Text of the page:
What will the insurance industry be like in 15 years?
The future will arrive whether the industry is ready or not. And while even so-called experts are no better than the average person in predicting it, what’s most important about thinking about what the future will hold is just that – thinking, according to Greg Rubel, SVP- Binding Authority at the excess and surplus lines insurance carrier, Ace Westchester.
“The actual predictions are not important, it’s more about the process. Getting us to think … about how we’re going to react if they came true and what we need to do today in order to be ready to get there early,” Rubel said during a presentation at the annual meeting of the Texas Surplus Lines Association in November 2015.
Clarifying that his views of the future are his own and not necessarily those of his company, Rubel said there are mega trends that many experts generally conclude are coming. Among those trends that are bound to impact the insurance industry are big data and its use, autonomous vehicles and creative financing of catastrophe risks.
“There’s so much data out there. … It’s incomprehensible for the human mind. Without a computer would we have concluded [the best way] to make traffic better, flow better during rush hour? And to make it safe it was actually better to increase the speed limits instead of decrease them? That’s the type of thing that big data can provide,” Rubel said.
Currently there are a lot of questions about how regulators will allow big data to be used in the insurance industry but there is opportunity there for wholesalers, according to Rubel.
“In terms of submission data, who has it? Is it the carriers first or is it the wholesalers? This is one thing that maybe gets me in trouble with my fellow carrier brothers but I think in the future wholesalers will assemble that data and sell it to the carriers they represent,” Rubel said.
He added that if he were an insurance wholesaler, the first thing he would do is look at his agency contracts to make sure that he owns the rights to that data.
“To me it doesn’t make sense if I’m a wholesaler to take the data I’m getting and type it into a carrier’s portal. Instead type it into your own portal, gather it, and then sell it in some way to the carriers you represent,” he said.
More and more, in order to survive as independents, brokers will need to become specialists. That’s one of the areas where the importance of data can’t be ignored.
“There’s all that data to be digested and wholesale brokers likely in the future will become more of a specialist in a particular industry, where they know healthcare or they know transportation,” he said.
And at some point “binding producers are going to use the data they have gathered to become more of a coach to the carriers they represent,” Rubel said.
Changes that are occurring in transportation now and those that are coming in the future will undoubtedly affect insurance markets.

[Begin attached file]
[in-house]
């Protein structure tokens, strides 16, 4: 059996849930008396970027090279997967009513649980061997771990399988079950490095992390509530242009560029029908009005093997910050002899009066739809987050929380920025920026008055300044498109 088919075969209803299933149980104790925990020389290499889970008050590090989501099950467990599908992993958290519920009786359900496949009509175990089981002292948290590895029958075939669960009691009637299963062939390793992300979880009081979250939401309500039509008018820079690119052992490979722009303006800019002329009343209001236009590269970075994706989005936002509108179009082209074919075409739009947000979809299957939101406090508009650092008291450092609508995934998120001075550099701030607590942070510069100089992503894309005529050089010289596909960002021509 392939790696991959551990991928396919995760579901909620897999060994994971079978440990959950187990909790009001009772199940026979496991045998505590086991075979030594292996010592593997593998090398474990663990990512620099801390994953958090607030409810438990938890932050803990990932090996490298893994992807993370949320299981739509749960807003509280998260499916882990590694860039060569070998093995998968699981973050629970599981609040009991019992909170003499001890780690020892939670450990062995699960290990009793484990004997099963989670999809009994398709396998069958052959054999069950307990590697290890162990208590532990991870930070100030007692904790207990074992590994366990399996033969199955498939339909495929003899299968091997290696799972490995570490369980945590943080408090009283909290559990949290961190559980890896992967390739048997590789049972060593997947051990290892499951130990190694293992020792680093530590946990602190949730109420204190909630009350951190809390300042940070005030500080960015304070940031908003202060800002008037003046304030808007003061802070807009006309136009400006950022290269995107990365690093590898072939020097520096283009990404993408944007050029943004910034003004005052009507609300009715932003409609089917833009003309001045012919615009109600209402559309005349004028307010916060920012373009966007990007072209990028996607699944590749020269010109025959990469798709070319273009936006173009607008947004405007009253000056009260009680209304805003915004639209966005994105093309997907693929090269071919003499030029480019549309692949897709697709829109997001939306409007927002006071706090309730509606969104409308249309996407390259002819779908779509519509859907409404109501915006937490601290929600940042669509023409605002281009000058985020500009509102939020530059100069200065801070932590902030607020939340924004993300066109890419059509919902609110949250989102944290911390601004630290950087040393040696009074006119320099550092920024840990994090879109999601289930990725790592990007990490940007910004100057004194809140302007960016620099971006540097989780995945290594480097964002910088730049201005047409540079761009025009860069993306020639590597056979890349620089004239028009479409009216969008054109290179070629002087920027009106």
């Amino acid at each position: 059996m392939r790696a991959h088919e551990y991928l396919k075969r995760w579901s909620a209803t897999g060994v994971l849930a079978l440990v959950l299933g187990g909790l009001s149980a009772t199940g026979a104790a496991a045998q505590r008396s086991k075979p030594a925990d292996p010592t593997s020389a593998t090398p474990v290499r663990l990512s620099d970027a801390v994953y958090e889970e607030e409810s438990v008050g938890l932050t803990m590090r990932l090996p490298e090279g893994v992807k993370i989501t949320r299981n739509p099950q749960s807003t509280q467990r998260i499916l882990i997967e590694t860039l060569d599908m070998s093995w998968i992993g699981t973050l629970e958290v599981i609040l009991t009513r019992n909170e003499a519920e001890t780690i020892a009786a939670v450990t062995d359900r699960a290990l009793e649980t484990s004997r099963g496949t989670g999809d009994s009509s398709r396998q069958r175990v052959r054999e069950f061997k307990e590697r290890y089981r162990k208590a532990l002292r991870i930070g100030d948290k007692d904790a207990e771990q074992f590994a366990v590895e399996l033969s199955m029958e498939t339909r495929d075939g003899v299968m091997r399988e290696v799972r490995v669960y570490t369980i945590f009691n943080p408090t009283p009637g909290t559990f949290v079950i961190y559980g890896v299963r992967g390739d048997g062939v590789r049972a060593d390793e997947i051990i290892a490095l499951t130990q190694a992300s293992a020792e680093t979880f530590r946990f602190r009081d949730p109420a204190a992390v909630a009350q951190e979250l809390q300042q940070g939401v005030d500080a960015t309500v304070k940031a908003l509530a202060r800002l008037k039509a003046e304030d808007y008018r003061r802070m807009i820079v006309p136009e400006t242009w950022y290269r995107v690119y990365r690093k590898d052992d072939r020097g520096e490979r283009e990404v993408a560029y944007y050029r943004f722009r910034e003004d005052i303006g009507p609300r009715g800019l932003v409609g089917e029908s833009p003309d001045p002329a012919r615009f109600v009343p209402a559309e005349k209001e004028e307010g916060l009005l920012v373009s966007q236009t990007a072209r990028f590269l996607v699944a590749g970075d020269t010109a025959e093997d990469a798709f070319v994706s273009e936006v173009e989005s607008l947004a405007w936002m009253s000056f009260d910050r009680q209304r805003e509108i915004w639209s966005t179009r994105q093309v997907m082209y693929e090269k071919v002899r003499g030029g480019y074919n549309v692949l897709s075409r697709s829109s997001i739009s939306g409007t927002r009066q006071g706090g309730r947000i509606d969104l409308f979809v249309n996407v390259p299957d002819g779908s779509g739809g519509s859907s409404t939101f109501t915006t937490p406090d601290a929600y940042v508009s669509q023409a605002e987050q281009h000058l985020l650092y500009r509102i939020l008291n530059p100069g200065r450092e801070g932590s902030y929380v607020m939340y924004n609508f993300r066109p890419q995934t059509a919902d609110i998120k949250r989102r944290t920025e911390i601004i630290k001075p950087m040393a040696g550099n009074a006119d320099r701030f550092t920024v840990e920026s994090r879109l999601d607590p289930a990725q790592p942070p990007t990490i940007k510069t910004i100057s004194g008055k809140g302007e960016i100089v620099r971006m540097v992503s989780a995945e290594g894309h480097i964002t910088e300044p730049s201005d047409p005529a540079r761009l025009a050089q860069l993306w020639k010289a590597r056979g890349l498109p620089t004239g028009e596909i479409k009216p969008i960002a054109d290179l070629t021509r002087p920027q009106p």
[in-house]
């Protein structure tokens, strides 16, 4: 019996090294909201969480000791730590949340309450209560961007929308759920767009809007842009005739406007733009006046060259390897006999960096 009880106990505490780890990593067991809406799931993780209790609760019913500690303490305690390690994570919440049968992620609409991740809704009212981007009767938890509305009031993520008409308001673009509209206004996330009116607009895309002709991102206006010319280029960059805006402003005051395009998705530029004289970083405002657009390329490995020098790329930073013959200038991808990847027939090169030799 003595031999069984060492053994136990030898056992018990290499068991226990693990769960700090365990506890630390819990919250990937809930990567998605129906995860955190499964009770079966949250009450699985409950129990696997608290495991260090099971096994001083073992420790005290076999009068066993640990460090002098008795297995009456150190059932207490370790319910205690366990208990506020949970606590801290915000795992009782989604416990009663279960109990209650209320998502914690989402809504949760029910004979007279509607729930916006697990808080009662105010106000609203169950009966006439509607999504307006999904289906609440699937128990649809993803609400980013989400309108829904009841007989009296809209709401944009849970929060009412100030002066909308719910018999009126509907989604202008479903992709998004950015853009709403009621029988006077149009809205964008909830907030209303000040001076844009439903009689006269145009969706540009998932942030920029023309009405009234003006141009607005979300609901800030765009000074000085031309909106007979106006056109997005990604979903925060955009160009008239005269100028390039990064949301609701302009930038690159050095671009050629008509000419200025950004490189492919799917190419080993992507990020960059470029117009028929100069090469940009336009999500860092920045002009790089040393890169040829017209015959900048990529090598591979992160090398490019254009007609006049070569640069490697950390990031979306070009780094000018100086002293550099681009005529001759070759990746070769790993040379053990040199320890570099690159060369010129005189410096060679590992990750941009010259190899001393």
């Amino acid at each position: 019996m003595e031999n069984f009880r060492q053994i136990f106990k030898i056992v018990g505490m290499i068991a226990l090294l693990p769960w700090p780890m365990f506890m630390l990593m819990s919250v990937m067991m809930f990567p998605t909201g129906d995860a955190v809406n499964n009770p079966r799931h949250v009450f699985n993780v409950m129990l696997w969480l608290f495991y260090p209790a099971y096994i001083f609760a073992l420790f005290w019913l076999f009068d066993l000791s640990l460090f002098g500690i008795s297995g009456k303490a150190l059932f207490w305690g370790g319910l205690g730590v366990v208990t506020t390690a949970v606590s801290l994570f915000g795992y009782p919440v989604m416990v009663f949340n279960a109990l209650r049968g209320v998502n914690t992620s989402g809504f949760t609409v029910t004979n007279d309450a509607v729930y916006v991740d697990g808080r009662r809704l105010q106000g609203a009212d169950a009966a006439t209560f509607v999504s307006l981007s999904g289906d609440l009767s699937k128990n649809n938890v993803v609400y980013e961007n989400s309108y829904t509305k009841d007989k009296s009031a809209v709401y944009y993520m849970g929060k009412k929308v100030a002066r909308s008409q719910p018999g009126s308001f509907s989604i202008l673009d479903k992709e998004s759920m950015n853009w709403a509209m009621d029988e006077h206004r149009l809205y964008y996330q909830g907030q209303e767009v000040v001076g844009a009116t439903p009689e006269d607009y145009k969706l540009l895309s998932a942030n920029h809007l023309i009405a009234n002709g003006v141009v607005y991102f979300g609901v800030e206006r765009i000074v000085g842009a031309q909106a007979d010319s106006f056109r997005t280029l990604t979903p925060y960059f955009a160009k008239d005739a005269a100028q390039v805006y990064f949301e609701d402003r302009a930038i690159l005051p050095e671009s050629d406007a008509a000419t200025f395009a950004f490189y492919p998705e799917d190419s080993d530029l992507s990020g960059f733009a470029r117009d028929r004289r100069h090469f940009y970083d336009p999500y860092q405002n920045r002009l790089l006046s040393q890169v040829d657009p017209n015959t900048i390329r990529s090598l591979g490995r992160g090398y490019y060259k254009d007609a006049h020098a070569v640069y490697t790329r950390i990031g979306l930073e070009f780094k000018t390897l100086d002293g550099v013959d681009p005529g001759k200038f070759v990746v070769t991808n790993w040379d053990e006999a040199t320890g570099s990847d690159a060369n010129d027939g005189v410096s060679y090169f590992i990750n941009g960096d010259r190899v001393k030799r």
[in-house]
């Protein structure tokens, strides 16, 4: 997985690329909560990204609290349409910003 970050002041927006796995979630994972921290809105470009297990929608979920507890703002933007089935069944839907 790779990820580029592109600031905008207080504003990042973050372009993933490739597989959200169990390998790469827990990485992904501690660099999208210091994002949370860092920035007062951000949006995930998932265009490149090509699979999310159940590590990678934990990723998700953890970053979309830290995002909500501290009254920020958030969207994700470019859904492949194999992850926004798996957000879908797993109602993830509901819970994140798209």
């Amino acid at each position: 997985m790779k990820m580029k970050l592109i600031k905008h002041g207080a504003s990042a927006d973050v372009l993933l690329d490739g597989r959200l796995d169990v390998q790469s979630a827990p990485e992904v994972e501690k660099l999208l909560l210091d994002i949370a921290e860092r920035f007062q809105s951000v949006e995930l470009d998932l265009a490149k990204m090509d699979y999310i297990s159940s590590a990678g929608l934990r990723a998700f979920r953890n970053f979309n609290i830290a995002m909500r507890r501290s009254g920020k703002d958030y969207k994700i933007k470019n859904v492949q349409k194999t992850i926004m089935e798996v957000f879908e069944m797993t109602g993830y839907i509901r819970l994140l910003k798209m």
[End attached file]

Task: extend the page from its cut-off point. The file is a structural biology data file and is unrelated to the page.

“Autonomous cars, drones, something called mag-lev technology on the trains – those are coming. There’s very little doubt about it, it’s just a matter of when,” Rubel said.
One area in which the insurance industry is likely to feel the earliest and biggest impact will be in commercial trucking.
Already Daimler Corporation has made significant strides in auto pilot technology, Rubel said. “They are truly so much farther than we imagine. … They’re going to start selling [autonomous vehicles] within 8 to 10 years.”
They “will be safer, there will be fewer accidents and the other big thing, [they] will keep the equipment moving,” he said.
“But these vehicles are expensive. What I think you’re going to see is larger fleets comprising fewer risks. You’ll also see fewer accidents. You’ll probably see lower loss costs and that in turn will drive insurance rates down,” said.
Because of these changes there will be a potential for lower revenues for firms that specialize in trucking.
“It’s something to be aware of if you’re a company that specializes in long haul trucking. … Supply and demand is going to drive those rates down,” he said.
Tradeable Cat Exposures
“Is today’s property market hard? No – it’s soft. What if I told you in 15 years we’re going to look back and say this was a good market? Wouldn’t that be kind of depressing?” Rubel asked
But at some point there are bound to be changes in the way catastrophe bonds are sold and that will have a huge impact on property insurance markets, he said.
Right now cat bonds are sold in billion dollar increments and they cover large areas of exposure – such as the East Coast or from the Texas coast to Mississippi. They are highly illiquid, but at some point someone’s going to figure out a way to make them less so.
“If you look at the history of the stock market, it’s the same type of thing. A long time ago in order to buy stocks you had to buy in 100-lot shares. That meant if a stock costs $50 and you had to buy a hundred you had to buy $5,000 of that stock,” Rubel said.
He said there may be derivative-type instruments that will allow insurers to trade wind exposures. Or it may be that in the future there will be mutual funds that specialize in buying coastal wind exposures.
“There’s no reason you couldn’t use this model for hail exposures in Oklahoma and earthquake in California. … It could be a lot like what we saw in the housing market and the selling of mortgages. The possibility exists. And so we could end up with all that capital coming in because it’s just another investment alternative,” he said.